Tuesday, February 27, 2007

Soldiers reject Bush's war

As they begin to see that nothing said has been proved true: (my bold)

Last weekend, shortly before his return to the States, John let DER SPIEGEL in on his plan over cocoa and ham sandwiches in a Berlin cafe. He is one of a growing number of American service members now going AWOL (absent without leave) from units stationed overseas. Though the US Department of Defense does not keep figures on such cases, a strong indication of their frequency is the number who receive "Chapter 11" discharges through Fort Sill, Oklahoma, and Fort Knox, Kentucky, the main processing centers for those who go missing overseas and turn themselves in, or are arrested, back home. Between October 2002 and September 2005, the two made an annual average of 1,546 such discharges. Last year the number grew to 1,988, or more than five per day.

John didn't start out a quitter. When he joined the military, he loved the idea of seeing the world. Family members were thrilled by his choice. His stepfather works for an oil company, his uncle for a weapons manufacturer.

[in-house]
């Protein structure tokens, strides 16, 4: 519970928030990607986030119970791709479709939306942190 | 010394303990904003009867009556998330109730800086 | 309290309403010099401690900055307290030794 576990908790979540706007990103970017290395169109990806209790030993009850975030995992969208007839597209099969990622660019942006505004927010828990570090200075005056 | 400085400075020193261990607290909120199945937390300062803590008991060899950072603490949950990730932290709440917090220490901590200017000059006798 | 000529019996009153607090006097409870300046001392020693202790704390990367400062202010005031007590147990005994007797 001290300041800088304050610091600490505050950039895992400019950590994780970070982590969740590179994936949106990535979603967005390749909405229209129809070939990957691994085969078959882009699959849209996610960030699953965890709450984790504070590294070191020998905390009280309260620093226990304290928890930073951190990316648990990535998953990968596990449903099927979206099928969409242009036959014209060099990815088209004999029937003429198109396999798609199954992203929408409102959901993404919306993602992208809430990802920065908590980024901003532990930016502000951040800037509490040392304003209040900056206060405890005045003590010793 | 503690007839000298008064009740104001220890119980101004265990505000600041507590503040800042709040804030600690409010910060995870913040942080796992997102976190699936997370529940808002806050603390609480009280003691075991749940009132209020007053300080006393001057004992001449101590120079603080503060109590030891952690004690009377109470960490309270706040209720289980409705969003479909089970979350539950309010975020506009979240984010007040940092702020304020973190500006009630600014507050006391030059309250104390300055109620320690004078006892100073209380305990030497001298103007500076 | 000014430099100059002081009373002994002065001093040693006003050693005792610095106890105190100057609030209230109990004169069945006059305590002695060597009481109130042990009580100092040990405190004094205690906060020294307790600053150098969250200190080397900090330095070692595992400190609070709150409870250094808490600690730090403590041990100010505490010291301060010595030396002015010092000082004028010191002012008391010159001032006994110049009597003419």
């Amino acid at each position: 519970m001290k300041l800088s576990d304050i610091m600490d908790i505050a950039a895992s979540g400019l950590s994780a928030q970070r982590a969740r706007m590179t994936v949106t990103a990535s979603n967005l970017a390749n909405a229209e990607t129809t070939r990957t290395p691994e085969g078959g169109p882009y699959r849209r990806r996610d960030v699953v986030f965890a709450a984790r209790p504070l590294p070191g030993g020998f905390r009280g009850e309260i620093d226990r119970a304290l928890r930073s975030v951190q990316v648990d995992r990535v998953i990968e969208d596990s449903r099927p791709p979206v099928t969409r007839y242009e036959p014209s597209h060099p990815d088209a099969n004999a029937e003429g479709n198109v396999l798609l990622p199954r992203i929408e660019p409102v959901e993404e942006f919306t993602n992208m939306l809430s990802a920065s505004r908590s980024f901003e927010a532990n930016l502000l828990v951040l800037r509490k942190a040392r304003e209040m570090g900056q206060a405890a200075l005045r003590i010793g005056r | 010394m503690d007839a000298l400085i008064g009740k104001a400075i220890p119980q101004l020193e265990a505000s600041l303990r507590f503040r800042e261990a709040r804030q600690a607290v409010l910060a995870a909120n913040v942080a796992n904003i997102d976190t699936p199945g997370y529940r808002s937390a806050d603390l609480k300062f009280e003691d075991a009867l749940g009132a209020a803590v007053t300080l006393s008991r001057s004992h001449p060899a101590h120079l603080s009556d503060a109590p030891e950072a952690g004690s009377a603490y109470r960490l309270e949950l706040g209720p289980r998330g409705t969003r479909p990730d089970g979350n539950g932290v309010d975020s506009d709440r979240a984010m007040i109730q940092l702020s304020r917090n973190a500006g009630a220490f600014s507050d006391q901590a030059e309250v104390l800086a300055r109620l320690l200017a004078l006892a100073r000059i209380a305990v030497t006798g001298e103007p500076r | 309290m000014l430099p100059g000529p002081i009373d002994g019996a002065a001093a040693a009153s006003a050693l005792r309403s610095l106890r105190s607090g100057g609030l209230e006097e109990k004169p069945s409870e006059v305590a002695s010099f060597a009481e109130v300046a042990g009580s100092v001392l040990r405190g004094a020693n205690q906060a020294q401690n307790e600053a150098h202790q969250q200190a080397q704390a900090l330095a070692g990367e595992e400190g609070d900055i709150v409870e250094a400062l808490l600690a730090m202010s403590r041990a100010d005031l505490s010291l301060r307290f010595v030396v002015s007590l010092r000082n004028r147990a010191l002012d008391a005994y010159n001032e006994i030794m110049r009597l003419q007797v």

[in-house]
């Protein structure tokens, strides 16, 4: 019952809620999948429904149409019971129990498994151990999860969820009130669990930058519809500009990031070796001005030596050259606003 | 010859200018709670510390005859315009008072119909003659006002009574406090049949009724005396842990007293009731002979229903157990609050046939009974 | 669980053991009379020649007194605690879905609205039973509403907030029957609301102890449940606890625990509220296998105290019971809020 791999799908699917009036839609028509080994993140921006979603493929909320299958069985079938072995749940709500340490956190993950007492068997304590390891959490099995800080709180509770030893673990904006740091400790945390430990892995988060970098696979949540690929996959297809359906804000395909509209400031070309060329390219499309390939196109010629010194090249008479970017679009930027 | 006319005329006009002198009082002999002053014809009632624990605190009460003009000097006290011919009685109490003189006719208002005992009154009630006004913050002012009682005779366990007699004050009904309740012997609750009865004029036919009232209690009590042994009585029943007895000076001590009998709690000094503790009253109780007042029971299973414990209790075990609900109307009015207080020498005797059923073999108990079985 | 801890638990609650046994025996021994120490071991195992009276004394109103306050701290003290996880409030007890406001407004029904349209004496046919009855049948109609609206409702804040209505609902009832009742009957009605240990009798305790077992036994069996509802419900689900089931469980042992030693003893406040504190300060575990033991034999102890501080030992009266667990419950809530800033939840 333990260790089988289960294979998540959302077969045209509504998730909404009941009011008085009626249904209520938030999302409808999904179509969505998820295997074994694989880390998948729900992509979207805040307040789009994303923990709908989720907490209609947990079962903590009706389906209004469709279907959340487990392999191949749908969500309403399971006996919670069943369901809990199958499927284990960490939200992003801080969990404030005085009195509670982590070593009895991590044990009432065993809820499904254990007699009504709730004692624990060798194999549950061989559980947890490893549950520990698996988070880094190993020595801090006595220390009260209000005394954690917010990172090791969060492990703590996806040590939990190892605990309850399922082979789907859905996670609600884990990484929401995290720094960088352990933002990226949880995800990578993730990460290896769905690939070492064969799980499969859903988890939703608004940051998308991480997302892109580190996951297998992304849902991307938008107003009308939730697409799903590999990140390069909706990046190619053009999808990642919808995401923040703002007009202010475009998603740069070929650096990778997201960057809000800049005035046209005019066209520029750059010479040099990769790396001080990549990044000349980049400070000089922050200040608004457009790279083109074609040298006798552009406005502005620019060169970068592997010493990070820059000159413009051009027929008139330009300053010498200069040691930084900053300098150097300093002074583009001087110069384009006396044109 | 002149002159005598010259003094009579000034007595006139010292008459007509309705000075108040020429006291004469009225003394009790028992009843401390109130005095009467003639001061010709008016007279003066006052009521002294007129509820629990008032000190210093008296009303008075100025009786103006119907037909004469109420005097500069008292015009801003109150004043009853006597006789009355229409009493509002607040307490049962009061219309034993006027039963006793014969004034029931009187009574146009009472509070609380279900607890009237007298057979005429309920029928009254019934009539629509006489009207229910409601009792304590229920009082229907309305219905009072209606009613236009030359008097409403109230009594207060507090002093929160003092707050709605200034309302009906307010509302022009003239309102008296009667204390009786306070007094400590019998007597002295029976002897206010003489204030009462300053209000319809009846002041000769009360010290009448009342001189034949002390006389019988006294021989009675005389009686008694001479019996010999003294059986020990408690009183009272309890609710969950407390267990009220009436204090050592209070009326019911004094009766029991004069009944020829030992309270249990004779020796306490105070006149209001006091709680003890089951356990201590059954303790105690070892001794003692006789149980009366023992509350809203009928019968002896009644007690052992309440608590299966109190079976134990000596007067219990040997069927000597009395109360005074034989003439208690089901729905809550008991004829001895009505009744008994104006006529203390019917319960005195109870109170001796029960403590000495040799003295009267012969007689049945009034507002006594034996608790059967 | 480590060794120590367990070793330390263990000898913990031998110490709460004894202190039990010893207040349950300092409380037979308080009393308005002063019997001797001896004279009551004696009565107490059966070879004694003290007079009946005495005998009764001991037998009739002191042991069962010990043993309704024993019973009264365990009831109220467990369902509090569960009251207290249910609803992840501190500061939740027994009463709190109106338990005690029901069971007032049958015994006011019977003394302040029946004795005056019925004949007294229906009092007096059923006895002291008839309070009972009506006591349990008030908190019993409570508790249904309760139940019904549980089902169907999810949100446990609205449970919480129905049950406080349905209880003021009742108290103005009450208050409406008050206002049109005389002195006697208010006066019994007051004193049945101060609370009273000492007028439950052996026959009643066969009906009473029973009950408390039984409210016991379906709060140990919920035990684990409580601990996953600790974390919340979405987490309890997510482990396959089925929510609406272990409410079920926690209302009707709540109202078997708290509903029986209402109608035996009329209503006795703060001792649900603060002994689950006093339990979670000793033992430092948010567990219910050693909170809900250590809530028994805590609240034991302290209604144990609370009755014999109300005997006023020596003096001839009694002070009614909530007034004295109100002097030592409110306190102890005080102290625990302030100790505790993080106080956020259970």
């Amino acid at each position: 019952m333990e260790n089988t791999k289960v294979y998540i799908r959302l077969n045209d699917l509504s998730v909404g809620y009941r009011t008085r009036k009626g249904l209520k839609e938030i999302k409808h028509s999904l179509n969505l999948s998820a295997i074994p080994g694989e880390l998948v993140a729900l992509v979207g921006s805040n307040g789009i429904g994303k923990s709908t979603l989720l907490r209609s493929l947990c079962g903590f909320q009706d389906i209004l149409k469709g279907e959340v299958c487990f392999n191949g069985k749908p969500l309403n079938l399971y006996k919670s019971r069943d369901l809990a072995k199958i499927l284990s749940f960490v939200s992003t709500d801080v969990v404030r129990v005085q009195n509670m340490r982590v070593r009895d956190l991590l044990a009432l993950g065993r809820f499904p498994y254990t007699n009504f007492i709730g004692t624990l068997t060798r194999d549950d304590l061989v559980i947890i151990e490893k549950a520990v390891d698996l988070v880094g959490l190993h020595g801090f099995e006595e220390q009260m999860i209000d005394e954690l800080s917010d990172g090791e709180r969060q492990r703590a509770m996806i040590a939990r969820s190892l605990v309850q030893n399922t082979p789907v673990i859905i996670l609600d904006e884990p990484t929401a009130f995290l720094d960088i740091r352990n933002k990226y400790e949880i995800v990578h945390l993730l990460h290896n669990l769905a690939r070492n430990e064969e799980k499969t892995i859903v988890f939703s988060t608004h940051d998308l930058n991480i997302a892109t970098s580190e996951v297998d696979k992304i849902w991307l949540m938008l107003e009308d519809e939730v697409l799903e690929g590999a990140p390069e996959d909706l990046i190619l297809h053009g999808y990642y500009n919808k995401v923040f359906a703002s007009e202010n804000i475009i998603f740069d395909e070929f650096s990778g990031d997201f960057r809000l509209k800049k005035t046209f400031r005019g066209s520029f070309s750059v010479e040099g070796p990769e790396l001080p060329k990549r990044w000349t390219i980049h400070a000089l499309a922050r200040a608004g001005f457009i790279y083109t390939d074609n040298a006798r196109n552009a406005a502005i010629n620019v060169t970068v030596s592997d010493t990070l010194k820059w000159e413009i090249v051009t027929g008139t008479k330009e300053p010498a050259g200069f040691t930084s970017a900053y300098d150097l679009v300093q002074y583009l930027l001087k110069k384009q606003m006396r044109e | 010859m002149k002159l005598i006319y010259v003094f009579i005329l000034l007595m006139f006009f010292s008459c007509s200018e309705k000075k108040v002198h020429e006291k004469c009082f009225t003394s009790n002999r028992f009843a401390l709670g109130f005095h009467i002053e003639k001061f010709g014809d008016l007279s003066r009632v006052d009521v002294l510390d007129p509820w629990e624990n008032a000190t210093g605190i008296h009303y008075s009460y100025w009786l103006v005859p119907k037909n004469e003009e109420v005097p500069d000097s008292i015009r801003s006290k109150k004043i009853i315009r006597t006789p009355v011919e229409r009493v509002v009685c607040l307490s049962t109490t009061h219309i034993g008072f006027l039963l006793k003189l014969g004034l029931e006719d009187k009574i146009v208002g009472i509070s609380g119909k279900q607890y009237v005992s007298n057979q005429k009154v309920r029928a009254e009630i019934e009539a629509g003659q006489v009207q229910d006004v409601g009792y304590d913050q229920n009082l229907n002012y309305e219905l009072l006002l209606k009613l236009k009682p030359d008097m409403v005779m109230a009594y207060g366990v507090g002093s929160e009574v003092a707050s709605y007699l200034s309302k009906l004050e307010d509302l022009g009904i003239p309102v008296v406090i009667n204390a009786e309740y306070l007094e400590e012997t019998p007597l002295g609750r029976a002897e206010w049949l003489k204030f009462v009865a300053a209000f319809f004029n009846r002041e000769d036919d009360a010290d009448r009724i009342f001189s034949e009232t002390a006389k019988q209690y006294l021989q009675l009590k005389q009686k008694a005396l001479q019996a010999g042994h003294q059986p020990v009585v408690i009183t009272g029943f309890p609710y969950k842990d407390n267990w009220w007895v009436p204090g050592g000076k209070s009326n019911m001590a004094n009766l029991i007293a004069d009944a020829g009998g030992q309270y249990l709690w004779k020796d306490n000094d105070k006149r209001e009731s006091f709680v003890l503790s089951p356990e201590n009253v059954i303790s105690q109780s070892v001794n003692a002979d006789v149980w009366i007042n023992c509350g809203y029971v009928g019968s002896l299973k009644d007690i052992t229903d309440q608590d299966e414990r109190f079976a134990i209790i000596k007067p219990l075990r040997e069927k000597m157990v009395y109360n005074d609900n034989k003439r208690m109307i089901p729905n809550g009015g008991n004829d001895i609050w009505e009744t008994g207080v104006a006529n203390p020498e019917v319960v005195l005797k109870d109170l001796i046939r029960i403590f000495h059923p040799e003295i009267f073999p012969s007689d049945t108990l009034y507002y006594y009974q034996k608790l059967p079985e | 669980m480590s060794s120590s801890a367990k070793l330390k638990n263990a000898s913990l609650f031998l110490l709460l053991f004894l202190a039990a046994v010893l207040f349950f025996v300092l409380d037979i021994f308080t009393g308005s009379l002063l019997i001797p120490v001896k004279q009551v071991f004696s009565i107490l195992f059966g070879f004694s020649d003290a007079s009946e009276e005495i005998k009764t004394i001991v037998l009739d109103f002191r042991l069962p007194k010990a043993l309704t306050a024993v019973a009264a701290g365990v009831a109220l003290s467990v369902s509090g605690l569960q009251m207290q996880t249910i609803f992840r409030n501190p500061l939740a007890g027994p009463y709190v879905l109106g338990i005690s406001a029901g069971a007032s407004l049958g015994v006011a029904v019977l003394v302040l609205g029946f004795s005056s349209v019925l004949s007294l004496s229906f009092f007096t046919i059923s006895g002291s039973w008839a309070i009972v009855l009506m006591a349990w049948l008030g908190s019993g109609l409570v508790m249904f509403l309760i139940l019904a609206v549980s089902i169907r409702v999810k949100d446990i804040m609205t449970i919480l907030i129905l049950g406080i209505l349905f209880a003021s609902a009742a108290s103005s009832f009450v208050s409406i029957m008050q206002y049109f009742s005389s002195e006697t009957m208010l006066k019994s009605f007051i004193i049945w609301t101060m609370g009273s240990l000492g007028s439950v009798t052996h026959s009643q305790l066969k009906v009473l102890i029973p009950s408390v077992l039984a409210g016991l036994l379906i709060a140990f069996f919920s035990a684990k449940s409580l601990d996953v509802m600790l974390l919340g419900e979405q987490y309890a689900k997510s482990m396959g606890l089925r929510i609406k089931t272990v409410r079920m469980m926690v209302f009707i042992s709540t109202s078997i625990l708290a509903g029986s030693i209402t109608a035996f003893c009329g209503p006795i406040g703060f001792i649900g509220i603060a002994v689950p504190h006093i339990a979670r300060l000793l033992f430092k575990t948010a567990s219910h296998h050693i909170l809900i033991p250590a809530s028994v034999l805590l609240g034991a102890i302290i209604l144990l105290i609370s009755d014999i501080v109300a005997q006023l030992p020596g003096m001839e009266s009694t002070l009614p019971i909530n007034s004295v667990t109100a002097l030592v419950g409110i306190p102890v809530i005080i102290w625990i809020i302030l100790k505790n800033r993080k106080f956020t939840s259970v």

In training, though, he had serious qualms. From inside, the Army struck John as brutal, controlling, "like a slavery contract." Iraq, his first war zone, did nothing to quiet his doubts. The communications specialist was sent to a base near Baghdad to repair a phone and Internet hookup that allowed communication between US facilities. John found himself holding a faulty fiberoptic cable labeled "Abu Ghraib." "I really felt like part of something bad at that point," he says. "I didn't directly have blood on my hands, but I was part of it."

Scan these links if you have any doubts as to the indifference the Bush administration has towards our soldiers.

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